On 13th November 2008 my father and officially launched the second edition of my book "The Legend of Salt and Sauce". The original book took over six years to complete and the second edition, as is the nature of historical works, is a heavily revised version with extra material, updates, additional photographs, an index and more. Wolverhampton historian and author Ned Williams very kindly organized our launch at the Light House Cinema in Wolverhampton for 13th November.
The event began with ten minutes very rare footage of Chipperfield's circus elephants on cinefilm and an excerpt from one of their Christmas shows. This was to show the audience who had attended what sort of elephant acts used to be commonplace in the UK. The footage began in the early 1950s, which was the final decade of Salt and Sauce's career.
I then launched staight into a reading of my book's tongue-in-cheek prologue. This an intentially dramatic re-telling of the tragic story of Walthamstow Goodsyard, where Sauce crushed George Lockhart Snr to death, an event that began the official legend and myth-making of these two elephants' lives.
After this my father, my main researcher and historian, gave first part of his PowerPoint talk displaying archive photos taken from the elephants' career. These pictures included photos that cannot be seen in any of the editions of the book. He brought the story up the time when famous Wolverhampton resident and circus showman, John "Broncho Bill" Swallow, purchased our book's two heroines.
This lead into my next reading, which was the entire chapter "Salt and Sauce: The Golden Age". This particular part of the elephants' lives was when they toured with John Swallow's circus in the 1920s. The chapter details how the elephants regularly walked the streets of Wolverhampton and I was delighted to hear from residents who attended the launch that the stories of these elephant walks had reached them via their parents. The stories seemed incredible and the residents were surprised, through reading my book, to discover that their parents were actually telling the truth!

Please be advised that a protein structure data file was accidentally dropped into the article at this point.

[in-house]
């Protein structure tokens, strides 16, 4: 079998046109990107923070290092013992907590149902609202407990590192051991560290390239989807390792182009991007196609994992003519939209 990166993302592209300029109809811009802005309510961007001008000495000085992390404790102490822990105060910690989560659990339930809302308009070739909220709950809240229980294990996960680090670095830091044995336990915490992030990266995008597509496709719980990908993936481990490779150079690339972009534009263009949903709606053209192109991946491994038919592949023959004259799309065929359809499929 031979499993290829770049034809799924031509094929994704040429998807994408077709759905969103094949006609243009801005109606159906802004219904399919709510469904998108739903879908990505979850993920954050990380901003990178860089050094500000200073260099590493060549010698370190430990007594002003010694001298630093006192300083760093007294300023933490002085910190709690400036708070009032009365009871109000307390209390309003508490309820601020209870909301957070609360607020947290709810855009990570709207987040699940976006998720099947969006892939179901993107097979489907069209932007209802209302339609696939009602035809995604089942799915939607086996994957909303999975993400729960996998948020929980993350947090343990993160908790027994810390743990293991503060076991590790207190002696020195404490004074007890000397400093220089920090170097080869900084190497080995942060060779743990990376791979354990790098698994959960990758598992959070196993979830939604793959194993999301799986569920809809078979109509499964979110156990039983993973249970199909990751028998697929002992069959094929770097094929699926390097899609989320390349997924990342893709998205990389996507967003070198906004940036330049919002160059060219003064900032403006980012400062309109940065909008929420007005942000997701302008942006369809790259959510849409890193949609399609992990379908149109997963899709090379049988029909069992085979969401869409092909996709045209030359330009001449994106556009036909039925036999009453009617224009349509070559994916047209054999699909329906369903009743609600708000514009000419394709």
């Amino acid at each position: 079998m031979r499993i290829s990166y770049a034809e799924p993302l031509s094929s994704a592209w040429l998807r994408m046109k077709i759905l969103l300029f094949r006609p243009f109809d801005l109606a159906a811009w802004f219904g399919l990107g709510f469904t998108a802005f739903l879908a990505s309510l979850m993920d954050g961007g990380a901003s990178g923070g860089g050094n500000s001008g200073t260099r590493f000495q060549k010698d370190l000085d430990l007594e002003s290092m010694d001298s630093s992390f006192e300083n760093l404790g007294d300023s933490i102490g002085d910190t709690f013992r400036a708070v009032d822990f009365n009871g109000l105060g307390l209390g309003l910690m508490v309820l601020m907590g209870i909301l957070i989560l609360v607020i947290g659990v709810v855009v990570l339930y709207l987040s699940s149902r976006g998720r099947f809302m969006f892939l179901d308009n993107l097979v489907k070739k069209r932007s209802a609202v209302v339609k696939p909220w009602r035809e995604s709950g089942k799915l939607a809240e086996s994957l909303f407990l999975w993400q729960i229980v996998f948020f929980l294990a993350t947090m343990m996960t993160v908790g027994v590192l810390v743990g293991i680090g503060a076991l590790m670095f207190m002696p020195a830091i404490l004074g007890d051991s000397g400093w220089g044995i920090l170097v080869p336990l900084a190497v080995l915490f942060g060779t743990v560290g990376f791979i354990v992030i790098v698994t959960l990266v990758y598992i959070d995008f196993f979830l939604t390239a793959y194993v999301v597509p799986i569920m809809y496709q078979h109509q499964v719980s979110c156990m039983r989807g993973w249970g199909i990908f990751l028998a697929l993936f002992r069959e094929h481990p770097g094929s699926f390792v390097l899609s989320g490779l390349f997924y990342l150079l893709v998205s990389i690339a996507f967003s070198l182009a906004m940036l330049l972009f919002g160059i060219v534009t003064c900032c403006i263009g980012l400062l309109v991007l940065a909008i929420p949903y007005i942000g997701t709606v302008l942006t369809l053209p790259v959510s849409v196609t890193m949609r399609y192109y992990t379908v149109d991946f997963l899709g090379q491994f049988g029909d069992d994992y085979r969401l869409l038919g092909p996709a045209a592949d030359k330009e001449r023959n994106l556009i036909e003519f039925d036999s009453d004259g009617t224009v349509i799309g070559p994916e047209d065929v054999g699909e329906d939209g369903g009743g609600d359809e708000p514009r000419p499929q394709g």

My father moved onto his second PowerPoint piece, displaying photos between Salt and Sauce's time with John Swallow through their presentation by Ivor Rosaire and Emily Paulo, their donation to Dudley Zoo and subsequent purchase by Fossett's Ringland's Circus in the 1950s. This was where Salt attracted local and eventually nationwide publicity when she became stuck in Canterbury's Vauxhall lake and after her rescue died after a week despite the best efforts of the circus and the local vet.
This dramatic episode is recored in the chapter "Canterbury 1952 - Flowers for Salt", which I read an abridged version. I included this particular chapter for the benefit of the Karim family, the children of Prince Abdul Karim, the elephant's main keeper and presenter during their time at Ringland's Circus. This particular incident was a dramatic turning point in the lives of many. Not only did Salt receive over a hundred wreathes from the residents of Canterbury, but the subsequent sacking of Abdul Karim led to his family becoming permanent residents of Canterbury, where many of them still live to this day.
It was wonderful to meet this family who I had written about and heart-warming to hear how much they appreciated my father and my efforts to bring this very important chapter in their family back to life. I was told that although residents of Wolverhampton claimed Salt and Sauce as their elephants, the people of Canterbury were equally possessive!
After my final reading, my father concluded the story with photographs that took the story of Sauce up until her far less dramatic death at Butlin's holiday camp in Skegness. The evening was concluded with a question and answer section, and then we continued signing books and listening to fascinating recollections in the cinema's delightful bar.
The Light House is the best venue I have used for a launch. It is a wonderfully intimate venue, where a selection of live performances, classic, cult and mainstream cinema are shown. A perfect place to discuss a different age of entertainment that is almost forgotten.